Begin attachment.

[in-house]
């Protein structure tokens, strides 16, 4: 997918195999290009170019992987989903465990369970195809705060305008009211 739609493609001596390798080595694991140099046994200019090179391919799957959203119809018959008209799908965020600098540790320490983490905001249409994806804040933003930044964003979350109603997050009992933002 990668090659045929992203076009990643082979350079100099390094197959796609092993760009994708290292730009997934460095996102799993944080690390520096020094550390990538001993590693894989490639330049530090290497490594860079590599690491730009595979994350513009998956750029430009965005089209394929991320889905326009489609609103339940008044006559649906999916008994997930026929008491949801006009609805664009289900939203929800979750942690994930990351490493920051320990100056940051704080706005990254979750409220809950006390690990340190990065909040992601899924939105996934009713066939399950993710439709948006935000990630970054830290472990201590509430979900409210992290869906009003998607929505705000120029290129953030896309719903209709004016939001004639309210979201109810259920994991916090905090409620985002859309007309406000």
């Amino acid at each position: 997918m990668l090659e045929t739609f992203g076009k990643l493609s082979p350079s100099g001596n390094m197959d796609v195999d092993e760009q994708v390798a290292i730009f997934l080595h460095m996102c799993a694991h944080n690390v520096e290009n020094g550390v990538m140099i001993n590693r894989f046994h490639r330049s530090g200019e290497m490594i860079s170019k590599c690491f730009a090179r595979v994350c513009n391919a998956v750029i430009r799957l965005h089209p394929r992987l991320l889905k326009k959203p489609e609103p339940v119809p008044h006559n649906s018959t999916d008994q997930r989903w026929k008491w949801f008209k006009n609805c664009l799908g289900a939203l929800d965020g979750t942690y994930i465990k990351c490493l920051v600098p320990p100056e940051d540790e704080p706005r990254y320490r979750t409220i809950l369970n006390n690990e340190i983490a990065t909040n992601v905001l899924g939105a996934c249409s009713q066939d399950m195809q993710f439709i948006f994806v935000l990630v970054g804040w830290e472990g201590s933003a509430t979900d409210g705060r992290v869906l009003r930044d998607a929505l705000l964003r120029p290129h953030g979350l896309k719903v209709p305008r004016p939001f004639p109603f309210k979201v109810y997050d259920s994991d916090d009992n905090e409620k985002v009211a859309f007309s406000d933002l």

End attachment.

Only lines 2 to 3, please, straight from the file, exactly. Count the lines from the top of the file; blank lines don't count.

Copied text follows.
């Protein structure tokens, strides 16, 4: 997918195999290009170019992987989903465990369970195809705060305008009211 739609493609001596390798080595694991140099046994200019090179391919799957959203119809018959008209799908965020600098540790320490983490905001249409994806804040933003930044964003979350109603997050009992933002 990668090659045929992203076009990643082979350079100099390094197959796609092993760009994708290292730009997934460095996102799993944080690390520096020094550390990538001993590693894989490639330049530090290497490594860079590599690491730009595979994350513009998956750029430009965005089209394929991320889905326009489609609103339940008044006559649906999916008994997930026929008491949801006009609805664009289900939203929800979750942690994930990351490493920051320990100056940051704080706005990254979750409220809950006390690990340190990065909040992601899924939105996934009713066939399950993710439709948006935000990630970054830290472990201590509430979900409210992290869906009003998607929505705000120029290129953030896309719903209709004016939001004639309210979201109810259920994991916090905090409620985002859309007309406000």
């Amino acid at each position: 997918m990668l090659e045929t739609f992203g076009k990643l493609s082979p350079s100099g001596n390094m197959d796609v195999d092993e760009q994708v390798a290292i730009f997934l080595h460095m996102c799993a694991h944080n690390v520096e290009n020094g550390v990538m140099i001993n590693r894989f046994h490639r330049s530090g200019e290497m490594i860079s170019k590599c690491f730009a090179r595979v994350c513009n391919a998956v750029i430009r799957l965005h089209p394929r992987l991320l889905k326009k959203p489609e609103p339940v119809p008044h006559n649906s018959t999916d008994q997930r989903w026929k008491w949801f008209k006009n609805c664009l799908g289900a939203l929800d965020g979750t942690y994930i465990k990351c490493l920051v600098p320990p100056e940051d540790e704080p706005r990254y320490r979750t409220i809950l369970n006390n690990e340190i983490a990065t909040n992601v905001l899924g939105a996934c249409s009713q066939d399950m195809q993710f439709i948006f994806v935000l990630v970054g804040w830290e472990g201590s933003a509430t979900d409210g705060r992290v869906l009003r930044d998607a929505l705000l964003r120029p290129h953030g979350l896309k719903v209709p305008r004016p939001f004639p109603f309210k979201v109810y997050d259920s994991d916090d009992n905090e409620k985002v009211a859309f007309s406000d933002l």